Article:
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OLD HEADLIGHT BULB QUESTION


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I started picking up these old bulbs about 30 years ago when I came across them.  The Chickasha Swap Meet and the Model A Ford Meet in Wichita, Kansas were where I got them.  I carried a 9-Volt radio battery with me and checked them to make sure that they were good before buying them.  I couldn't think of any good reason to buy a bad bulb.  Here is my question for you guys out there.  The two dark tinted bulbs in the photo are a total mystery.  I had never seen any of them like that before I got these and I have never seen any others like them since.  They appear to be a 'Smoky Grey' color.  Has anyone ever seen any bulbs like this before?  Does anybody know WHY they would have a tint like this?  I had the headlight reflectors re-silvered for the '16, so it will be time to start thinking about getting this part of the car put back together and the bulbs are part of this process.  I am really curious about what might be said about these things.  Thank you for any and all comments.  Something else to think about - I have two of them, so they could be used in the car if that is the case.  One last point about all of these bulbs - they are all single contact bulbs, so they will work in the '16 for me.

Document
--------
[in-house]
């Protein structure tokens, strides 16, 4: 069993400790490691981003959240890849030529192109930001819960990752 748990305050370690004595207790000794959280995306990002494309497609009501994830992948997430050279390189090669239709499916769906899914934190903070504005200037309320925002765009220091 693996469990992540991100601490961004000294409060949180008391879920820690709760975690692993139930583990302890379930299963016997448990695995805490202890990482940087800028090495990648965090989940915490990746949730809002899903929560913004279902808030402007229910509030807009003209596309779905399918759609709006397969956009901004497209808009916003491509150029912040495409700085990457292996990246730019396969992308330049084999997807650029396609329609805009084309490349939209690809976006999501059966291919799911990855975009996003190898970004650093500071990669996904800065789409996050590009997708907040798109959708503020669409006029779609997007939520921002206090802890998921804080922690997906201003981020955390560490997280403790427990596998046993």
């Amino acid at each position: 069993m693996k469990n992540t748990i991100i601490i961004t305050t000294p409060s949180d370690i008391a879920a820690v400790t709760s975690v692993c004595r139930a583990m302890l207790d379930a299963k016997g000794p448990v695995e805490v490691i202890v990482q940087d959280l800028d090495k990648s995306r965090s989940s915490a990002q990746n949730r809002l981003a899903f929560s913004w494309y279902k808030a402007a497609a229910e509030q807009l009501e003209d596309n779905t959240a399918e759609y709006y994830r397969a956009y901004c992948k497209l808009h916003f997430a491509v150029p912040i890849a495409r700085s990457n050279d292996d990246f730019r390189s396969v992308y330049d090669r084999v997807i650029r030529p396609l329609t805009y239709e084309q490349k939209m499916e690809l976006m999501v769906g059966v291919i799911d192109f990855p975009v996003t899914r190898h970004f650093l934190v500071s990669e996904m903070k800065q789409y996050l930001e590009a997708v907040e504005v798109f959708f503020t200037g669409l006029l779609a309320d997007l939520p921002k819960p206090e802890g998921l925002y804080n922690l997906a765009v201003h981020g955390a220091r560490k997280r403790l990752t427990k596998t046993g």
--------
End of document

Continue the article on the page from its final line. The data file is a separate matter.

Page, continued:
Terry Wiegand

South Hutchinson, Kansas

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Fred,

I know exactly what you are saying.  I thought the same thing.  I checked both of those bulbs about 15 minutes ago and they work just fine.  I have had those bulbs at least 15 - 20 years and they still work just like the day that I got them.

 

Terry Wiegand

South Hutchinson, Kansas

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Bloo beat me to it. The tungsten at very high temperatures evaporates slightly and deposits on the glass, which is why they invented halogen bulbs. If you put a little halogen in the bulb, the evaporated tungsten combines with it and the tungsten halide is repelled by the glass and attracted back to the filament. Examples of halogens are chlorine, fluorine, iodine, bromine, basically anything ending in -ine.

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